Toronto School Board attacked by mainstream media over misunderstood French cuts

Written By Neil McKenzie-Sutter, Posted on July 29, 2020

Although no final decision has been made and won’t be until Aug. 4, the Toronto District School Board and Ford Provincial government have recently taken heat in the mainstream media for the stated reason that the TDSB may cut some French education programs in the coming school year.

On the surface level, this appears as a strange move by the Ford PC’s and the TDSB, since they are publicly exploring different options for reopening classes for the fall semester and one of these stated options, a hybrid model, involves a mix of online and classes in physical school buildings, might actually involve hiring 2000 or more extra teachers. 

In this hybrid model for reopening, though, it is true the TDSB has said they see the need to cut advanced French language education, as well as some transportation programs for students associated with those programs. 

This is because the school board wants to reduce class sizes in the hopes that COVID-19 will spread less effectively. Reducing class sizes has the effect of creating more actual teaching slots, therefore more teachers needing to be hired. 

Much of the Canadian mainstream press picked up on the seeming incongruity of this: if Ford and the TDSB are potentially hiring 1000s of new staff, how does it make sense they want to cut French.

The reason why the TDSB is considering cutting these programs, however, is clearly stated in a memorandum released by the TDSB on May 17th, which states the following: 

Teacher allocations will need to reflect actual enrolment. When teacher allocation is tied to enrolment, secondary schools with lower enrolment cannot offer a full range of programs for students compared to higher enrolment schools. For this reason, staff will be reviewing lower enrolment secondary schools with an eye to consolidate in an effort to boost programming options for students.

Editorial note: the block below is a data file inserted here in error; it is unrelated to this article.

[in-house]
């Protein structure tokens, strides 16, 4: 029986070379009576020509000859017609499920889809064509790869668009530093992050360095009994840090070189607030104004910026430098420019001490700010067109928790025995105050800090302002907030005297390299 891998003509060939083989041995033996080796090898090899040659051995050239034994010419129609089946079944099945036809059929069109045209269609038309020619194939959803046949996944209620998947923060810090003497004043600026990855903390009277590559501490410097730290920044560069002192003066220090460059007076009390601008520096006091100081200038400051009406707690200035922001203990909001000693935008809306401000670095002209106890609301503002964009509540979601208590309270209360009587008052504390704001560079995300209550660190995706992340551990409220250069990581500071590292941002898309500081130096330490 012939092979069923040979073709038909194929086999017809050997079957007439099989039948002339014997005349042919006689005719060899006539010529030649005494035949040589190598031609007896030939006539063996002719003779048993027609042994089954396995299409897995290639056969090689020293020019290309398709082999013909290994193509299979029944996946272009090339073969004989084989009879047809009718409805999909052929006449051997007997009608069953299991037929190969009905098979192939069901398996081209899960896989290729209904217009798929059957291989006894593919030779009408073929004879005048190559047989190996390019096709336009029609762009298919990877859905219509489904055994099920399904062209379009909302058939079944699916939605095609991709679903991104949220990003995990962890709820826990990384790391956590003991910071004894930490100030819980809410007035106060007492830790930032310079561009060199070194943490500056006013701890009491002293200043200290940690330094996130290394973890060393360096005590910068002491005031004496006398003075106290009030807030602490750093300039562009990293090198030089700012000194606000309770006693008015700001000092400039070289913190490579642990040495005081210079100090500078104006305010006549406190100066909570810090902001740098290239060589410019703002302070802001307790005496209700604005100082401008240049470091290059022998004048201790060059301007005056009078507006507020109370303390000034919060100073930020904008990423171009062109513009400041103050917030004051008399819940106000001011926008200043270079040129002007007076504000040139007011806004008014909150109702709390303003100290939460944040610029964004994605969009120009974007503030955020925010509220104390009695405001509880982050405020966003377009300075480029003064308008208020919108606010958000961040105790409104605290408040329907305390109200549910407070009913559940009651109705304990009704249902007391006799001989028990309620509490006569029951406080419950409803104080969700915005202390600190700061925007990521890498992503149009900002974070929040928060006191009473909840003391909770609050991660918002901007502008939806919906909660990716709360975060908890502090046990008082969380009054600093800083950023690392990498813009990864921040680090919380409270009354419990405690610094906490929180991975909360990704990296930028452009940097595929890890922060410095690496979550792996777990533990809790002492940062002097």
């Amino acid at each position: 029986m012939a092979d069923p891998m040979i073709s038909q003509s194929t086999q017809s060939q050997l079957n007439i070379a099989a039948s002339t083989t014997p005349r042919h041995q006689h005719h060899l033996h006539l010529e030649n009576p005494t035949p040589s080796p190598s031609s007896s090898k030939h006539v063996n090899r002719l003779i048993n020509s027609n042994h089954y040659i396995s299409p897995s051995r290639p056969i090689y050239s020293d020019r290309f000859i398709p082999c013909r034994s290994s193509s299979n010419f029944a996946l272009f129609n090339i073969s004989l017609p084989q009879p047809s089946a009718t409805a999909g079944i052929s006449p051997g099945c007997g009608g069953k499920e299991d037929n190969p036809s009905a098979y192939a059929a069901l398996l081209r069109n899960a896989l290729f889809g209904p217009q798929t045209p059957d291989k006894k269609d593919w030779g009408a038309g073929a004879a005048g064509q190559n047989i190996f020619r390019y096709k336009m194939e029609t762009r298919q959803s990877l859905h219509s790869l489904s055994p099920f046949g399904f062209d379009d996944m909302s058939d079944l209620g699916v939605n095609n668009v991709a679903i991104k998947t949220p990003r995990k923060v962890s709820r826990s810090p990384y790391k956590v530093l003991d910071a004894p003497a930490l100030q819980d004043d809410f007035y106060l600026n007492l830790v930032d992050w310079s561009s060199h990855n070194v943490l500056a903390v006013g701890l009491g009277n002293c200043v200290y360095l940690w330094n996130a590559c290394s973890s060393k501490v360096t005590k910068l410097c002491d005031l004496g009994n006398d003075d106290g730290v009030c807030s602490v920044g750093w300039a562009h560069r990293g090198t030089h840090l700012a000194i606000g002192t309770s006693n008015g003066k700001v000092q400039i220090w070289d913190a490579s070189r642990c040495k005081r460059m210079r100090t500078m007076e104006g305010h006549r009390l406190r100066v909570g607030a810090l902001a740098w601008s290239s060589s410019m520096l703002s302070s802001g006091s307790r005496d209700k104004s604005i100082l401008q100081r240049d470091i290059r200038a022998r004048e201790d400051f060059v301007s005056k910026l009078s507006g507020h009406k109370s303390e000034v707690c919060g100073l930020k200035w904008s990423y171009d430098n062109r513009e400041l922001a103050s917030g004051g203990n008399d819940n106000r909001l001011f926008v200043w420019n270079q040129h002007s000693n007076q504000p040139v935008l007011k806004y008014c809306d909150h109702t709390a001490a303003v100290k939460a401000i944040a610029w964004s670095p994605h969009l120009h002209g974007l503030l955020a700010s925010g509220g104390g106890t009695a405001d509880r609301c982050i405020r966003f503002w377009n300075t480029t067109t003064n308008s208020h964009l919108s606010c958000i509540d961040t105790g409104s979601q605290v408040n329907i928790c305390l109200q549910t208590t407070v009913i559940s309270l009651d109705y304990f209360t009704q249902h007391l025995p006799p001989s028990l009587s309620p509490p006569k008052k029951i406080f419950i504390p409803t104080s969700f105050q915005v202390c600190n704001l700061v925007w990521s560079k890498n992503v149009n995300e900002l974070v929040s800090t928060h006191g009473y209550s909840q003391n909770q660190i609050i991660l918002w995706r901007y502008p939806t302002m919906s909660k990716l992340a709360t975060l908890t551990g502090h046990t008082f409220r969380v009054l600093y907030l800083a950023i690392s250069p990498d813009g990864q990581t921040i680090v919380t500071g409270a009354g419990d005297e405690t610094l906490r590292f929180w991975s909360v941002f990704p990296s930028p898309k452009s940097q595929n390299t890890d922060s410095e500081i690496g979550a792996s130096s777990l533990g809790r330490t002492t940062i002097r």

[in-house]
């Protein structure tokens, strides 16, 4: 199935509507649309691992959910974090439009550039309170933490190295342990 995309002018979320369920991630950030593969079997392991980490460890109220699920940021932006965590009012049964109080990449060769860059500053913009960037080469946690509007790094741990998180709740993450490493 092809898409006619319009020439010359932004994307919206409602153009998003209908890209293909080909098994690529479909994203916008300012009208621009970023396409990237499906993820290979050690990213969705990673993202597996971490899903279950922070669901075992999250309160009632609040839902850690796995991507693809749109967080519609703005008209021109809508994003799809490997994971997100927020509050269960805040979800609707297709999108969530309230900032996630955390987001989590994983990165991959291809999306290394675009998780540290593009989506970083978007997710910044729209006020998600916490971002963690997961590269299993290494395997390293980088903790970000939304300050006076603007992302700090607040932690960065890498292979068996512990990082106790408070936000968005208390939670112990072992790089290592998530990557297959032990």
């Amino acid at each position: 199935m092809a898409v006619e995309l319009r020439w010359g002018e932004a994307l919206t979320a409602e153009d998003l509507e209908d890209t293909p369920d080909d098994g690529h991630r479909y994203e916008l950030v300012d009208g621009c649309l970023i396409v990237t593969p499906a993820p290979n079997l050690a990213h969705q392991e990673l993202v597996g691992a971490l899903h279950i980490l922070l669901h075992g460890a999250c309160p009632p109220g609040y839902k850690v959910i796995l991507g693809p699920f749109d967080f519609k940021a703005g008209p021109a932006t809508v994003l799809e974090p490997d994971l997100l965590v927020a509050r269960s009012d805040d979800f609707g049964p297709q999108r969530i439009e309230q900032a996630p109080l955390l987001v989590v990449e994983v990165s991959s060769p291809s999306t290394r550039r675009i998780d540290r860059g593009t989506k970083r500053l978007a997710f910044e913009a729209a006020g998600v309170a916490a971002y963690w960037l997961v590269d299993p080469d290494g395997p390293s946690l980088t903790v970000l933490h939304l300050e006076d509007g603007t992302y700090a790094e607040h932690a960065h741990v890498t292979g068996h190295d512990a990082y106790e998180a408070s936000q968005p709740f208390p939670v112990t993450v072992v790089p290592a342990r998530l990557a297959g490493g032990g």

Translation: the Ford government and the TDSB is predicting lower enrolment in French language classes, compared with other classes. 

If this is the case, it seems entirely logical why the TDSB would make this move, as they are looking to cut costs if this hybrid model would be selected. 

If it is selected, the hybrid reopening model would cost an extra $250 million. It’s also important to note that the French programs potentially being cut are all for advanced learners and are optional.


If there aren’t enough students signing up for these courses, why not cut them if money is going to be tight? 

In fact, it would seem that the extra COVID-19 teachers being hired and the French curriculum cuts aren’t connected, except in how they are going to affect the TDSB’s budget. 

It’s hard to say, then, why the Canadian mainstream press is drawing a connection and generalizing the issue to encompass all French education; there was no obvious reason to. 

I’ll leave you to speculate on what the reason might be, but as a self-respecting journalist I cannot. 

Totally true or not, the PC’s have been successfully pigeonholed as anti-French/Catholic education in the past. 

Many will remember in 2007, John Tory’s campaign for the Premiership is remembered as suffering a critical setback when his education policy was successfully framed as attacking Catholic school funding, although this was incorrect.

In actuality, Tory’s proposed education policy was exploring the idea of extending provincial funding to other faith-based schools, not looking at removing funding from Catholic schools at all.

In any case, it’s important to remember no final decisions have been made on the return to school model, or any cuts to French language offerings as of yet.

Neil McKenzie-Sutter

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